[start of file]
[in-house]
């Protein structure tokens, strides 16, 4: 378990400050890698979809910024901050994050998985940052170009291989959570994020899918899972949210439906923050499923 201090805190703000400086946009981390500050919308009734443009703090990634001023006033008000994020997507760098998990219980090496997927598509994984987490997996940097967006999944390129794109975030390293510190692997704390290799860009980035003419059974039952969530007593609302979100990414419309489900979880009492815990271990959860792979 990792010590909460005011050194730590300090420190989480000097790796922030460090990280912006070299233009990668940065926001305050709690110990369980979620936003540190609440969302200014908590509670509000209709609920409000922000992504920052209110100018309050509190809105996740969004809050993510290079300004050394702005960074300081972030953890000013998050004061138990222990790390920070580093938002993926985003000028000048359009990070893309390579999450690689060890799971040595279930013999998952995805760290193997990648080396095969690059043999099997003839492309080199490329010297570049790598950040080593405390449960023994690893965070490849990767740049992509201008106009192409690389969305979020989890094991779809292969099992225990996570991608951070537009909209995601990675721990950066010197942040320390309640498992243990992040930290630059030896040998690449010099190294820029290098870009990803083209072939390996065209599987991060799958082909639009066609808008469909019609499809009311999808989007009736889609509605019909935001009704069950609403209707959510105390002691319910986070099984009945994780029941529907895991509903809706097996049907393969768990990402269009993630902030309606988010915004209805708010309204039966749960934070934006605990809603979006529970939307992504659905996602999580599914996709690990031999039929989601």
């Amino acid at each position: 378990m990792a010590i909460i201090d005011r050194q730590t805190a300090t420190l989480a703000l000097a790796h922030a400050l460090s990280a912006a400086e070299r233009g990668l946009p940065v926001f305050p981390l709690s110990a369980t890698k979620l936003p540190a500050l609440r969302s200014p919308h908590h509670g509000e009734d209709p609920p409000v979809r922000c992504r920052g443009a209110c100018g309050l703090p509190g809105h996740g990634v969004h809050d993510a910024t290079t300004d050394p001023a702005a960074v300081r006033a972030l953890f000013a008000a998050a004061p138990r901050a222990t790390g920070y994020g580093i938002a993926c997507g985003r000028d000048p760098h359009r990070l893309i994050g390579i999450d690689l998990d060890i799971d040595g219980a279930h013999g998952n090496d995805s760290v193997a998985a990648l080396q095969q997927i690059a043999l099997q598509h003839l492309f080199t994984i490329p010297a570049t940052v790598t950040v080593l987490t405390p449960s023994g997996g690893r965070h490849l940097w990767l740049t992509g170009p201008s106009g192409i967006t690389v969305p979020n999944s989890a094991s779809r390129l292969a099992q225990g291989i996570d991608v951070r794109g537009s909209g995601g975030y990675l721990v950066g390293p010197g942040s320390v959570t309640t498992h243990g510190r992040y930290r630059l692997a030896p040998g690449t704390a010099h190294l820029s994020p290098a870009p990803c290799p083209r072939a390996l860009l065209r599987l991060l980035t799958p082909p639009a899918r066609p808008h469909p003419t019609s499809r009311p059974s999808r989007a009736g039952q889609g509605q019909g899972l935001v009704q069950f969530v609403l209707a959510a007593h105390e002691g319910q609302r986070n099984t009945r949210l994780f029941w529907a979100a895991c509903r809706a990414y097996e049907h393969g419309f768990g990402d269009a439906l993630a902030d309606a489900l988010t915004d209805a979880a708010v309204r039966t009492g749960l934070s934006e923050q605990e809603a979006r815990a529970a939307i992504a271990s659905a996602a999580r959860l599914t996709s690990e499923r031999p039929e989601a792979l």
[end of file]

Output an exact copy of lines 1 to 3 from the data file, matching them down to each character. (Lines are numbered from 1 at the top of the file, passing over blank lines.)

[in-house]
């Protein structure tokens, strides 16, 4: 378990400050890698979809910024901050994050998985940052170009291989959570994020899918899972949210439906923050499923 201090805190703000400086946009981390500050919308009734443009703090990634001023006033008000994020997507760098998990219980090496997927598509994984987490997996940097967006999944390129794109975030390293510190692997704390290799860009980035003419059974039952969530007593609302979100990414419309489900979880009492815990271990959860792979 990792010590909460005011050194730590300090420190989480000097790796922030460090990280912006070299233009990668940065926001305050709690110990369980979620936003540190609440969302200014908590509670509000209709609920409000922000992504920052209110100018309050509190809105996740969004809050993510290079300004050394702005960074300081972030953890000013998050004061138990222990790390920070580093938002993926985003000028000048359009990070893309390579999450690689060890799971040595279930013999998952995805760290193997990648080396095969690059043999099997003839492309080199490329010297570049790598950040080593405390449960023994690893965070490849990767740049992509201008106009192409690389969305979020989890094991779809292969099992225990996570991608951070537009909209995601990675721990950066010197942040320390309640498992243990992040930290630059030896040998690449010099190294820029290098870009990803083209072939390996065209599987991060799958082909639009066609808008469909019609499809009311999808989007009736889609509605019909935001009704069950609403209707959510105390002691319910986070099984009945994780029941529907895991509903809706097996049907393969768990990402269009993630902030309606988010915004209805708010309204039966749960934070934006605990809603979006529970939307992504659905996602999580599914996709690990031999039929989601």
């Amino acid at each position: 378990m990792a010590i909460i201090d005011r050194q730590t805190a300090t420190l989480a703000l000097a790796h922030a400050l460090s990280a912006a400086e070299r233009g990668l946009p940065v926001f305050p981390l709690s110990a369980t890698k979620l936003p540190a500050l609440r969302s200014p919308h908590h509670g509000e009734d209709p609920p409000v979809r922000c992504r920052g443009a209110c100018g309050l703090p509190g809105h996740g990634v969004h809050d993510a910024t290079t300004d050394p001023a702005a960074v300081r006033a972030l953890f000013a008000a998050a004061p138990r901050a222990t790390g920070y994020g580093i938002a993926c997507g985003r000028d000048p760098h359009r990070l893309i994050g390579i999450d690689l998990d060890i799971d040595g219980a279930h013999g998952n090496d995805s760290v193997a998985a990648l080396q095969q997927i690059a043999l099997q598509h003839l492309f080199t994984i490329p010297a570049t940052v790598t950040v080593l987490t405390p449960s023994g997996g690893r965070h490849l940097w990767l740049t992509g170009p201008s106009g192409i967006t690389v969305p979020n999944s989890a094991s779809r390129l292969a099992q225990g291989i996570d991608v951070r794109g537009s909209g995601g975030y990675l721990v950066g390293p010197g942040s320390v959570t309640t498992h243990g510190r992040y930290r630059l692997a030896p040998g690449t704390a010099h190294l820029s994020p290098a870009p990803c290799p083209r072939a390996l860009l065209r599987l991060l980035t799958p082909p639009a899918r066609p808008h469909p003419t019609s499809r009311p059974s999808r989007a009736g039952q889609g509605q019909g899972l935001v009704q069950f969530v609403l209707a959510a007593h105390e002691g319910q609302r986070n099984t009945r949210l994780f029941w529907a979100a895991c509903r809706a990414y097996e049907h393969g419309f768990g990402d269009a439906l993630a902030d309606a489900l988010t915004d209805a979880a708010v309204r039966t009492g749960l934070s934006e923050q605990e809603a979006r815990a529970a939307i992504a271990s659905a996602a999580r959860l599914t996709s690990e499923r031999p039929e989601a792979l």